Tax Credit Program Highlight: Hunter Plaza Apartments

Fort Worth, Tarrant County

1951

Designation

Listed individually in the National Register of Historic Places.

Historic Use

Apartments

Current Use

Mixed-income apartments

Total Rehabilitation Cost

$30,963,801

Qualified Rehabilitation Expenses

$20,400,839

Date Certified

July 14, 2017

 

Certified for state and federal credits.

History

The Hunter Plaza Apartments were originally constructed as the Fortune Arms Apartments, the first multi-family residential building in downtown Fort Worth. The building is also significant as an early, post-WWII interpretation of the Modern Movement within the city. The Fortune Arms was notable not only for its design, but also its function—targeting singles or childless couples, with many conveniences provided in the ground floor retail spaces, where residents could even buy pre-cooked dinners. Unfortunately, the development was not successful in the long-term, and by 1967 the building had come into the ownership of the Fort Worth Housing Authority, which converted it into senior housing.

Rehabilitation Project

The Housing Authority operated the building as low income housing until health and safety concerns forced a closure in 2010. This created the opportunity to rehabilitate the entire building, after several years of planning. The new project was a whole-building rehabilitation, including masonry and structural repairs on the exterior, conversion of the first floor from FWHA offices back to leasable retail spaces, and reconfiguring and upgrading all apartments. Individual apartments were enlarged, reducing the overall number of units in the building, while retaining the historic corridors and elevator lobbies on each floor. A new parking garage was also constructed, placed sensitively behind the historic building.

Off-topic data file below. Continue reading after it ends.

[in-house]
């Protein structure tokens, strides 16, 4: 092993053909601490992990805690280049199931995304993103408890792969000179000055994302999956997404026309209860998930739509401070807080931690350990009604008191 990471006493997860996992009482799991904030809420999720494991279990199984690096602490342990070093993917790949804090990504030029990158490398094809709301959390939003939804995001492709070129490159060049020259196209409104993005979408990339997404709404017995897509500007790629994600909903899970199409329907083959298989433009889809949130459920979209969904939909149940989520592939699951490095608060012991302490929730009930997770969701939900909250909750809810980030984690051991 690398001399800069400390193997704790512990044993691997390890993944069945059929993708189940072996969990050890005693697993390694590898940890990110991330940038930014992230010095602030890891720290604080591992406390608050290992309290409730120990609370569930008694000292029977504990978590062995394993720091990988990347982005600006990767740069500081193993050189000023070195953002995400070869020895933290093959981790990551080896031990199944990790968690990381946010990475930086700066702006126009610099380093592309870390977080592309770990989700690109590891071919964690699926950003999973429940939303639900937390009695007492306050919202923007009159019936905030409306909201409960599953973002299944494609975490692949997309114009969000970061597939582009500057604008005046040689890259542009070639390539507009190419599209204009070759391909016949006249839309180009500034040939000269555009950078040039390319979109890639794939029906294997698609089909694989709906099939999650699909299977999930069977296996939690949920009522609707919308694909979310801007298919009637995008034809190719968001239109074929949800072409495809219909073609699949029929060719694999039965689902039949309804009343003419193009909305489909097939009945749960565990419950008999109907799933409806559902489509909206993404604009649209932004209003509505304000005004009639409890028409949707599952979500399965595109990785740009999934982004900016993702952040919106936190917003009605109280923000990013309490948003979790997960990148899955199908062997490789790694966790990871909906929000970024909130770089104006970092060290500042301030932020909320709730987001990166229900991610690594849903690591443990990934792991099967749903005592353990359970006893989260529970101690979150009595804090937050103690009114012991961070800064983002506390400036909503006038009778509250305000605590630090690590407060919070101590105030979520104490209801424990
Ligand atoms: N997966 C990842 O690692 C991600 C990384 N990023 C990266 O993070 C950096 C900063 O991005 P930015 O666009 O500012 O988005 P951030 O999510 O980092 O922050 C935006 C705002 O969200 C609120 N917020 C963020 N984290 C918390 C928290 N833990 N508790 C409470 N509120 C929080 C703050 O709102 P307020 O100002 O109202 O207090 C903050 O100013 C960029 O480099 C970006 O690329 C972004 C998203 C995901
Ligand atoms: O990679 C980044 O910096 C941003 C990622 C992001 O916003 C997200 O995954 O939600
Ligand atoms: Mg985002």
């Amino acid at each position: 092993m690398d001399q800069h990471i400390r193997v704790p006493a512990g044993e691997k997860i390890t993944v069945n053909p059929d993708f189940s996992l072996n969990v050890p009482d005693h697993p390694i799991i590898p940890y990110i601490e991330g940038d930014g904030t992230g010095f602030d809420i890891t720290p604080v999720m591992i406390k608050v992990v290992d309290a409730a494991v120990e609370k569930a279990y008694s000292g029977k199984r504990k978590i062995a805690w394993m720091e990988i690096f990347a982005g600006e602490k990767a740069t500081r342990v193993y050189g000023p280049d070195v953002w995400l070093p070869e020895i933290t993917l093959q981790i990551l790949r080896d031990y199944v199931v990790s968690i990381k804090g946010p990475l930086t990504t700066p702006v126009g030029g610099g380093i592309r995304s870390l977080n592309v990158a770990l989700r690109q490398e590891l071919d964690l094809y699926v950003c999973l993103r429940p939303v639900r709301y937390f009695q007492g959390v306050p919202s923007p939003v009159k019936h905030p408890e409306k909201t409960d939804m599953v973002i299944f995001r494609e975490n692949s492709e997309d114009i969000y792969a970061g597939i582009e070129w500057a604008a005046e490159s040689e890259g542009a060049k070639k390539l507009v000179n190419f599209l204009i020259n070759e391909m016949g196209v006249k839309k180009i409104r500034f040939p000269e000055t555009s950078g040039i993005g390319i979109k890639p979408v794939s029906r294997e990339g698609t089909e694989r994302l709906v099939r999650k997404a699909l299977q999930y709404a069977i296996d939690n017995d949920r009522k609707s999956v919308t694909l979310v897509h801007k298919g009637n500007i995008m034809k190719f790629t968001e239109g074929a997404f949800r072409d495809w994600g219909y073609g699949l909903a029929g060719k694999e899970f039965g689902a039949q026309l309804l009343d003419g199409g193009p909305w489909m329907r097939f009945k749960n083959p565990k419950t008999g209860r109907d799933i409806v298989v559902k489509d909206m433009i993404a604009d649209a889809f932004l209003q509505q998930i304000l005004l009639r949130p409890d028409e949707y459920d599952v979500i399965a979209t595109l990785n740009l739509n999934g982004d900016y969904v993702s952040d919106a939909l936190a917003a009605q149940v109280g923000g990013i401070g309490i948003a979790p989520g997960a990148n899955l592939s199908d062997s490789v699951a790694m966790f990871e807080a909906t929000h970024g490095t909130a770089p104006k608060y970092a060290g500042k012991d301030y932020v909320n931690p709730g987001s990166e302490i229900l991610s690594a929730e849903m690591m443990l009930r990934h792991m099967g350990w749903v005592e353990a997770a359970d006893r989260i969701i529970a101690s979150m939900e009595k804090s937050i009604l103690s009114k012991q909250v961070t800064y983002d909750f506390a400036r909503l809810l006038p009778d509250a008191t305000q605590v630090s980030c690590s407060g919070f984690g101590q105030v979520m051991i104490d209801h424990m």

Photo Gallery

Click on any image to view the photo gallery.

  • The exterior of the building was cleaned and subject to extensive mortar repairs, but was unaltered. A new garage was constructed to the rear, designed to blend in and be minimally visible. (Photo courtesy of Quimby McCoy Preservation Architecture.)